with Testament, Death Ange
6 p.m. Tuesday, Nov. 1
House of Blues
When Scott Ian and Charlie Benante of Anthrax went to Cleveland in 2009 to help Metallica celebrate its induction into the Rock & Roll Hall of Fame, they didn’t expect it to be a life-altering event.
The big moment came when guitarist Ian and drummer Benante were having drinks with Metallica drummer Lars Ulrich.
“We were just bullshitting about stuff, and then Lars just said to us, ‘You know, what do you think about doing the Big 4?’” Benante says. “We were just like ‘What?’ It came out of left field. We just were like, ‘That would be awesome. That would really be an amazing thing to do for these fans, to put these four bands together. People have never seen this before. It would be such a great event.’”
Ulrich proposed a bill that would include the quartet of bands that ushered in modern metal – Metallica, Slayer, Megadeth and Anthrax. The only problem was that Anthrax was in disarray at the time. Benante and Ian had been trying to push the band forward after what turned out to be a less-than-successful reunion tour in 2005 with original singer Joey Belladonna, who had split with Anthrax in 1992.
After that financially motivated shotgun marriage failed, Anthrax suffered a further setback when John Bush, who had been the group’s singer leading up to the Belladonna tour, quit the group.
The band turned to Dan Nelson to fill the vacated singer’s slot, and tried to push forward by recording a new CD called Worship Music. According to Benante, the band actually reached the recording phase. But that project had to go on hold unexpectedly when the band suffered another setback right before it was set to tour Europe. At the 11th hour, Nelson bailed.
“He said he couldn’t get on a plane,” Benante says. “He was so sick. He couldn’t physically move and that’s it. And meanwhile, our crew guys were already in the air on their way to Europe. We tried our best to get in touch with [Nelson]. He wouldn’t answer the phone, wouldn’t do anything. That was it. That was it for us.”
It was around this time that Ulrich floated the Big 4 notion. Benante says it forced the band into action. Although there have been rumors that they approached Bush as well as Corey Taylor (vocalist of Slipknot and Stone Sour) about the singing vacancy, Benante said they quickly zeroed in on Belladonna, whose duties on early albums like Spreading the Disease and Among the Living established Anthrax as a Big 4 group in the first place.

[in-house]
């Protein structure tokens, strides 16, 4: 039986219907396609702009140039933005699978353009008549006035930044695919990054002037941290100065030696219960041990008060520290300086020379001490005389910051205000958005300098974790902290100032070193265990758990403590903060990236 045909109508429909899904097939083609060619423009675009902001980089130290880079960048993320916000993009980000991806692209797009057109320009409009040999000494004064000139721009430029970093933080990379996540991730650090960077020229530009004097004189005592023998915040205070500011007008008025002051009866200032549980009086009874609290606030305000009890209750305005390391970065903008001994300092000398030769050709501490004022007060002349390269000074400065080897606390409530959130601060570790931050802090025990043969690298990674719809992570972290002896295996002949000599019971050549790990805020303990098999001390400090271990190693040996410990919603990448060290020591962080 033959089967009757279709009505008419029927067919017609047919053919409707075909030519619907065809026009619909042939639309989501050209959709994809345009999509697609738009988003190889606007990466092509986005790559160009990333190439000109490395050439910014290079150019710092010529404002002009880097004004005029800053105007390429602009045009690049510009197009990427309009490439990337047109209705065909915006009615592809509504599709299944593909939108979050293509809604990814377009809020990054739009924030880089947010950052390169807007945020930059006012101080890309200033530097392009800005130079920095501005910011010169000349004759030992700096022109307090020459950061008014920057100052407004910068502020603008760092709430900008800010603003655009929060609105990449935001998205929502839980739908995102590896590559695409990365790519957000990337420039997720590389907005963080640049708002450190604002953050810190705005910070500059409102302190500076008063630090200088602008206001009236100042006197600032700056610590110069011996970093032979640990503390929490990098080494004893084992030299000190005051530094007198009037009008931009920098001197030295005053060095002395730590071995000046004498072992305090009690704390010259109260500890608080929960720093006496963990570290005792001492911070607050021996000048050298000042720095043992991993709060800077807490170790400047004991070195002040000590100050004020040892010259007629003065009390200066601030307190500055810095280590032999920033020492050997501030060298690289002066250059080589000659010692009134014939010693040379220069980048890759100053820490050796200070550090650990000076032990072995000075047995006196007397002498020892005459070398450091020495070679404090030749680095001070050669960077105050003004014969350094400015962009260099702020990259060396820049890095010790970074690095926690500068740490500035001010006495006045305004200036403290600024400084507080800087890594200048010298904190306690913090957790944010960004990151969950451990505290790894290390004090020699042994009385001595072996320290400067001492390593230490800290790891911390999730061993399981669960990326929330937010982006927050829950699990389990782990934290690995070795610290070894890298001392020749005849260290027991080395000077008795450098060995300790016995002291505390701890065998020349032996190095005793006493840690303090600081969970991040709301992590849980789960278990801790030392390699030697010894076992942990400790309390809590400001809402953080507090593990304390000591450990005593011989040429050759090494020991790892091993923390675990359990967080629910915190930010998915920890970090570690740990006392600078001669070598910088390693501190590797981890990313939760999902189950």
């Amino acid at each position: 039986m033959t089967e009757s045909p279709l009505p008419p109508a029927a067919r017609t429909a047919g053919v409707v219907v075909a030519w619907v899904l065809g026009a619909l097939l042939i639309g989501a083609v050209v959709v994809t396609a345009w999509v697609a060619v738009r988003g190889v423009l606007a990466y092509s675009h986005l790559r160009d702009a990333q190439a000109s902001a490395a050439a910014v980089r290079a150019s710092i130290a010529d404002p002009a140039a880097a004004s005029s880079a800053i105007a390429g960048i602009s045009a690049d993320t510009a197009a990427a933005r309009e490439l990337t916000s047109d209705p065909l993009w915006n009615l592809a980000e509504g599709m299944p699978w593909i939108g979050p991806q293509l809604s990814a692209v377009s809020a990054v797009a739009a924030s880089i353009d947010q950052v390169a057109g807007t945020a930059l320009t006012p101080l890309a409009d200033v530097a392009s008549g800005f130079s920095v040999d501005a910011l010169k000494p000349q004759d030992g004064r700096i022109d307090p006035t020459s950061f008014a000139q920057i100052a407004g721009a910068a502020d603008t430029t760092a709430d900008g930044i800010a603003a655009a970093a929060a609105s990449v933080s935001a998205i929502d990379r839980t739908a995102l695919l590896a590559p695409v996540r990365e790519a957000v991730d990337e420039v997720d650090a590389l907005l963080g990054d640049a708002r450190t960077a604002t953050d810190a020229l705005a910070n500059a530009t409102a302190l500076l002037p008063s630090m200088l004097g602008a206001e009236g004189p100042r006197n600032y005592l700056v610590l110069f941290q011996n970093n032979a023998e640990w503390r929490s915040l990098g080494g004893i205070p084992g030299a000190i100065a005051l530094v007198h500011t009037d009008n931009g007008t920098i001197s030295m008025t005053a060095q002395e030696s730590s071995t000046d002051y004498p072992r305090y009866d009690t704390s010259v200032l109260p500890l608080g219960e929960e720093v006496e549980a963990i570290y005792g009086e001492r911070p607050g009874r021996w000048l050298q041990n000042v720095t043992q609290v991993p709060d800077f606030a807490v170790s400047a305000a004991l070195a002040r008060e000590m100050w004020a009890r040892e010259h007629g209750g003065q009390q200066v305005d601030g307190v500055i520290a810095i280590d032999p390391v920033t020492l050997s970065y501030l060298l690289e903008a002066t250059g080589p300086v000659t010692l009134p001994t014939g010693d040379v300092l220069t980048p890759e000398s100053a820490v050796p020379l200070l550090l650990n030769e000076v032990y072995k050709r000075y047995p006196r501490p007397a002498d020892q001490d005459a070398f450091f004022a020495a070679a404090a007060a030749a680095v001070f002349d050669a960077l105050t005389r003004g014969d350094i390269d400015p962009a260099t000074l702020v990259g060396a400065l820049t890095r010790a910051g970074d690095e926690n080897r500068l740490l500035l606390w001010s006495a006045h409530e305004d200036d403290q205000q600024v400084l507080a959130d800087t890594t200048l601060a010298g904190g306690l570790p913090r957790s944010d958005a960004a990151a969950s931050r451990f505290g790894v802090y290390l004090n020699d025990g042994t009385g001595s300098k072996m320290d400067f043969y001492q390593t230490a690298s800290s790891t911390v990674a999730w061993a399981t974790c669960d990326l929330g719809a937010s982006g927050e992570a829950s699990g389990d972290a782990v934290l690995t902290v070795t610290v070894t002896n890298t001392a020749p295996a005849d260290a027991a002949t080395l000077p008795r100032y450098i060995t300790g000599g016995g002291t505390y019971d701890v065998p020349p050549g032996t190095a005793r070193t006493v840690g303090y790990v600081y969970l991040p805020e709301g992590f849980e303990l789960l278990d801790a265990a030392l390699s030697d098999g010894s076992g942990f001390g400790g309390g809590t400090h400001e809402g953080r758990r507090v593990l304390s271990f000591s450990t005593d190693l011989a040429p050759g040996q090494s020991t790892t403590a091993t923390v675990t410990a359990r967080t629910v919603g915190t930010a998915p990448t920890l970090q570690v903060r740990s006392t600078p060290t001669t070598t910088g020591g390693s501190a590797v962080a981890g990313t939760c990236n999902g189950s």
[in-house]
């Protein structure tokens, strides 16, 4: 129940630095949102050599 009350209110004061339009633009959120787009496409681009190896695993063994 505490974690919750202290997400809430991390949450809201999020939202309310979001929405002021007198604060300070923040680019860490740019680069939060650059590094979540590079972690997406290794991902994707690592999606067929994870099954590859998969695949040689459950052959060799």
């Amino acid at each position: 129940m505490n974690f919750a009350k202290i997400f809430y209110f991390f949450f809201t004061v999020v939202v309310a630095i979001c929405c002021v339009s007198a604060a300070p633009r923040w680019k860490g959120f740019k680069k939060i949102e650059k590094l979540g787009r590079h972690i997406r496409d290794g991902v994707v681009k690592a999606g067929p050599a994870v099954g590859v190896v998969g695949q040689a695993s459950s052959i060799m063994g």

“I had, like, a bunch of songs that just didn’t fit the Anthrax mold,” Benante says. “I really wanted to do something on the side with different vocalists. And Joey was one I thought of. We started talking about stuff like that and just about music. Then one thing led to another and we took the opportunity to ask him if he would be interested in possibly doing [Anthrax] again.”
The renewed partnership clicked. The Big 4 shows began last year and most recently included a September show at Yankee Stadium in Anthrax’s home borough of the Bronx, New York.
“We were the band that had the most to prove and the most to win,” Benante says. “I really think it helped us recapture what we had been missing. It has a huge effect on us personally as well.”
Anthrax returned to work on Worship Music, this time with Belladonna on vocals, and it was released in September to rave reviews and their second-highest Billboard placement ever.
“It became a classic album,” Benante says. “Before, it was just an Anthrax record. And I think it became a fucking diamond.”
As for the Big 4 shows, Benante has nothing but great memories, particularly the New York City stop.
“It was a special week, I should say, because we were presented with our own day (Sept. 14) in the Bronx,” Benante says. “Then we played Yankee Stadium and it was everything I thought it would be. You try to grasp as much as you could in those 60 minutes, but it’s never enough. It’s never enough.”
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